We may be a bit biased when it comes to talking up the benefits of social media, but fortunately, you don’t just have to take our word for it.
Food for thought: 59% of marketers are actively using social to support their lead generation and business goals. Meanwhile, it’s hard to find a brand that isn’t active on social media in some way, shape or form.
However, there are still plenty of critics who don’t see the benefits of social media from a business perspective.
To the general public, social media often gets a bad rap for being a time-sink. More importantly, measuring your ROI from social media can be difficult versus more straightforward marketing channels (think: PPC, email marketing, etc).
So you may be asking yourself “What are the benefits of social media?”
Well, we have an answer. Actually, we have nine of ’em.
The 9 most overlooked benefits of social media
Social media deserves your attention now more than ever.
Although it may not immediately result in a flood of cash or that “viral” moment you are hoping for, there’s so much that social can do for your brand both short and long term.
Here’s our breakdown of the social media benefits that often fly under the radar for modern businesses.
1. The ability to uncover industry trends in real-time
Simply put, social media is a potential goldmine of business intelligence.
How so? For starters, think about the transparent nature of social media. We’re able to see unfiltered, real-time conversations between consumers and brands alike.
If you want to know what a brand is doing well or likewise what customers are complaining about, it’s all out there in the open.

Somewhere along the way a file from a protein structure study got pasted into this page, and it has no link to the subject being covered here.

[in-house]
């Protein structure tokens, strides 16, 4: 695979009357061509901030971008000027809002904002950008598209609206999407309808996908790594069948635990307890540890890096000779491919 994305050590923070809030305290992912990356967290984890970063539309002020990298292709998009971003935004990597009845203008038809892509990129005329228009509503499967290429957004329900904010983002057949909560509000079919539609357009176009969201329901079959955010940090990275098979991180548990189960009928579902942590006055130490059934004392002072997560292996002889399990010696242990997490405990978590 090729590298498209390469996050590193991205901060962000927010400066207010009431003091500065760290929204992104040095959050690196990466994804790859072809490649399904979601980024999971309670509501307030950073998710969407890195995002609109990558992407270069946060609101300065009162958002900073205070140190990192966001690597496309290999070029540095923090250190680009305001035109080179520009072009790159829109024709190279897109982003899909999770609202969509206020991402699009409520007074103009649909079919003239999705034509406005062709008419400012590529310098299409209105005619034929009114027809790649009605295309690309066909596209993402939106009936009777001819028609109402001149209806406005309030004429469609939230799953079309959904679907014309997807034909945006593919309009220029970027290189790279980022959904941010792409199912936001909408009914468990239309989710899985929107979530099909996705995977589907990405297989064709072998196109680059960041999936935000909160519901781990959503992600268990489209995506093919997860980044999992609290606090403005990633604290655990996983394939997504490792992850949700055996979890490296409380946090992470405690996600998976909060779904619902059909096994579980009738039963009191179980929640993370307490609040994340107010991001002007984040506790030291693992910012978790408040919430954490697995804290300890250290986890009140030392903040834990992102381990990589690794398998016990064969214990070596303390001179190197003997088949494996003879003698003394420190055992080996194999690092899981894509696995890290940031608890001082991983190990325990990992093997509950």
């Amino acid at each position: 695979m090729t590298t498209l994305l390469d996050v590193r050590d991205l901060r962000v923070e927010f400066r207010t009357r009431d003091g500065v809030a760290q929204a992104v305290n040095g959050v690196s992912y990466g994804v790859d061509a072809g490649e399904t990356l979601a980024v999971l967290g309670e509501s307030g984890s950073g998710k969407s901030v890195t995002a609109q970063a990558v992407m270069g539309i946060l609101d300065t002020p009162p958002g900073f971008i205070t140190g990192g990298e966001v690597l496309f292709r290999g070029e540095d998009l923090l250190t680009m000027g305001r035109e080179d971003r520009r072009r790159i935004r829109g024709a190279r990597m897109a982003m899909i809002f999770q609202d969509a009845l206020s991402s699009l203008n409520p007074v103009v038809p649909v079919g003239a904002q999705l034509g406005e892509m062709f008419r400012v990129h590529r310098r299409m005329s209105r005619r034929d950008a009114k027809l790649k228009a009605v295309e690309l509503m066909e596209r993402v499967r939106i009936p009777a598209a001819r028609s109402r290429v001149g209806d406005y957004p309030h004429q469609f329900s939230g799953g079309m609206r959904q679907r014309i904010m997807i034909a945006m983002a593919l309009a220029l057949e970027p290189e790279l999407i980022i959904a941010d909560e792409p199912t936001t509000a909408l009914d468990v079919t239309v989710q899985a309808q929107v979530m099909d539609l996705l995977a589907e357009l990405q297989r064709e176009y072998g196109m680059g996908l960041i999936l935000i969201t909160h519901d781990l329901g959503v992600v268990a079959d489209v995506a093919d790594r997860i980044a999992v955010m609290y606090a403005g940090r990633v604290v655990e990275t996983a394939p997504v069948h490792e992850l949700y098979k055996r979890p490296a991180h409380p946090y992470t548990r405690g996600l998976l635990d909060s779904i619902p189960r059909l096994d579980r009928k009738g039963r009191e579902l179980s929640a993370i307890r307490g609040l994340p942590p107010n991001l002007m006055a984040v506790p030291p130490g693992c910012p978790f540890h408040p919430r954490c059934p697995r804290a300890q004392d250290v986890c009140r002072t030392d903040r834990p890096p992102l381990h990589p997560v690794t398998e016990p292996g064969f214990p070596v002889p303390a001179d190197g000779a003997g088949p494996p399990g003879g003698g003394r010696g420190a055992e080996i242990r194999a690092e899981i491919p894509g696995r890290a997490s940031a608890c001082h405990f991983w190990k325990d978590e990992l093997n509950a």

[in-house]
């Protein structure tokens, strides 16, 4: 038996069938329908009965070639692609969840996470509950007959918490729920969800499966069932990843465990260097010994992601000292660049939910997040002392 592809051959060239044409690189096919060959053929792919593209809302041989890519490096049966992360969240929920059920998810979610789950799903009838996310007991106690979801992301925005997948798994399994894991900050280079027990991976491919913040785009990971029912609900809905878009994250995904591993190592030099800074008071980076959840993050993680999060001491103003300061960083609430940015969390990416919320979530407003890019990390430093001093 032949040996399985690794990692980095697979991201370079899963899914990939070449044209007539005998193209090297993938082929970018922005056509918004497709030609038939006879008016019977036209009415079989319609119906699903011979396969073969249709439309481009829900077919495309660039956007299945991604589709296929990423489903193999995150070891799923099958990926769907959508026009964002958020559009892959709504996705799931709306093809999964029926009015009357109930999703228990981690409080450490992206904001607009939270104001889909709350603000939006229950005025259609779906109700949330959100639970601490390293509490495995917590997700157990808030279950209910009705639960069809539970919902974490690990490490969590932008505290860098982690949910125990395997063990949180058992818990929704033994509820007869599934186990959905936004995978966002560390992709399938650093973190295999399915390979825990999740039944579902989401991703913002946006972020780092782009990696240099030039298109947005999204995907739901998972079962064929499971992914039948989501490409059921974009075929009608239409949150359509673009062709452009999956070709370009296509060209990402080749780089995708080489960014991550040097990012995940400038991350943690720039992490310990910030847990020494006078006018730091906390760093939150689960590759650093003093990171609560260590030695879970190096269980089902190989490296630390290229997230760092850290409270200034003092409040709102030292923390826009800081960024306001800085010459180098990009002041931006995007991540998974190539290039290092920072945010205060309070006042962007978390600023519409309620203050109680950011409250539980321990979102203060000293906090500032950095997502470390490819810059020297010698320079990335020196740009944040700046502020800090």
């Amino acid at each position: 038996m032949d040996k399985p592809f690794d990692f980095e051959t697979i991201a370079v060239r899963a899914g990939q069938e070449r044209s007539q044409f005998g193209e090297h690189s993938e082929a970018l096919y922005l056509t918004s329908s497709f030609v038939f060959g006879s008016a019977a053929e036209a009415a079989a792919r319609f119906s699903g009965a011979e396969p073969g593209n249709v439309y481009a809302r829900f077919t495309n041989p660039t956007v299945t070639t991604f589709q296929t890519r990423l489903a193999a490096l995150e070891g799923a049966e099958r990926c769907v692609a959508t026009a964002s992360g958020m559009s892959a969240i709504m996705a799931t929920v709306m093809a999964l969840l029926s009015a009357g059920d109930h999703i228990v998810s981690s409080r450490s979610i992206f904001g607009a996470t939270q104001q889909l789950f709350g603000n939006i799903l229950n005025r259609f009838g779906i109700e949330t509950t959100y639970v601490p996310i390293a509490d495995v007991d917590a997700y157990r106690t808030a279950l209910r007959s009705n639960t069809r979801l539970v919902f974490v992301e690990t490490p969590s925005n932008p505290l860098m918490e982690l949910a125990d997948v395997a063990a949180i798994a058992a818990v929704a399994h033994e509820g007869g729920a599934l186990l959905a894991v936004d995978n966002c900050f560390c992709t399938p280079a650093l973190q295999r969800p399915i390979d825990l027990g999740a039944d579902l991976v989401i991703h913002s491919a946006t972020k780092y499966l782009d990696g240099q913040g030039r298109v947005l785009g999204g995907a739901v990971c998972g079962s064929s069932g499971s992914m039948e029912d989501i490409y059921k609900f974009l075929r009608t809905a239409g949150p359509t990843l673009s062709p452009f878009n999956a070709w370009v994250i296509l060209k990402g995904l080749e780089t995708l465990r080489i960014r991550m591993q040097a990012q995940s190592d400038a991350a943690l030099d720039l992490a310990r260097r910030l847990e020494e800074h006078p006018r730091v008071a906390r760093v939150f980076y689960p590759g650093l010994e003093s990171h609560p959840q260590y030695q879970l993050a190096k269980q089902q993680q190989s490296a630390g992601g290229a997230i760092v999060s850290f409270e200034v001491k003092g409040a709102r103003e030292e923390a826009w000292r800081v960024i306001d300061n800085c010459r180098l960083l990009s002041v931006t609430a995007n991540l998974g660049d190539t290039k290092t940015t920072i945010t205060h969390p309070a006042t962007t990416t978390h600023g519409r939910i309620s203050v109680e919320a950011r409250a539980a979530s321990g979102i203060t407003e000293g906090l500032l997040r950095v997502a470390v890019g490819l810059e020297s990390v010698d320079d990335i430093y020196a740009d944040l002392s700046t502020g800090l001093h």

And of course, your target audience’s social activity and shared content can clue you in on industry trends. For example, Instagram hashtags such as #summerootd or #festivalfashion can highlight everything from relevant influencers to fashion trends that are currently all-the-rage.
more granular estimates of Google AdWords advertiser ad bids
more emphasis on commercial oriented keywords
With the new columns of [ad spend] and [traffic value] here is how we estimate those.
paid search ad spend: search ad clicks * CPC
organic search traffic value: ad impressions * 0.5 * (100% - ad CTR) * CPC
The first of those two is rather self explanatory. The second is a bit more complex. It starts with the assumption that about half of all searches do not get any clicks, then it subtracts the paid clicks from the total remaining pool of clicks & multiplies that by the cost per click.
The new data also has some drawbacks:
Rather than listing search counts specifically it lists relative ranges like low, very high, etc.
Since it tends to tilt more toward keywords with ad impressions, it may not have coverage for some longer tail informational keywords.
For any keyword where there is insufficient coverage we re-query the old keyword database for data & merge it across. You will know if data came from the new database if the first column says something like low or high & the data came from the older database if there are specific search counts in the first column
For a limited time we are still allowing access to both keyword tools, though we anticipate removing access to the old keyword tool in the future once we have collected plenty of feedback on the new keyword tool. Please feel free to leave your feedback in the below comments.
One of the cool features of the new keyword tools worth highlighting further is the difference between estimated bid prices & estimated click prices. In the following screenshot you can see how Amazon is estimated as having a much higher bid price than actual click price, largely because due to low keyword relevancy entities other than the official brand being arbitraged by Google require much higher bids to appear on competing popular trademark terms.
Historically, this difference between bid price & click price was a big source of noise on lists of the most valuable keywords.
Recently some advertisers have started complaining about the "Google shakedown" from how many brand-driven searches are simply leaving the .com part off of a web address in Chrome & then being forced to pay Google for their own pre-existing brand equity.
When Google puts 4 paid ads ahead of the first organic result for your own brand name, you’re forced to pay up if you want to be found. It’s a shakedown. It’s ransom. But at least we can have fun with it. Search for Basecamp and you may see this attached ad. pic.twitter.com/c0oYaBuahL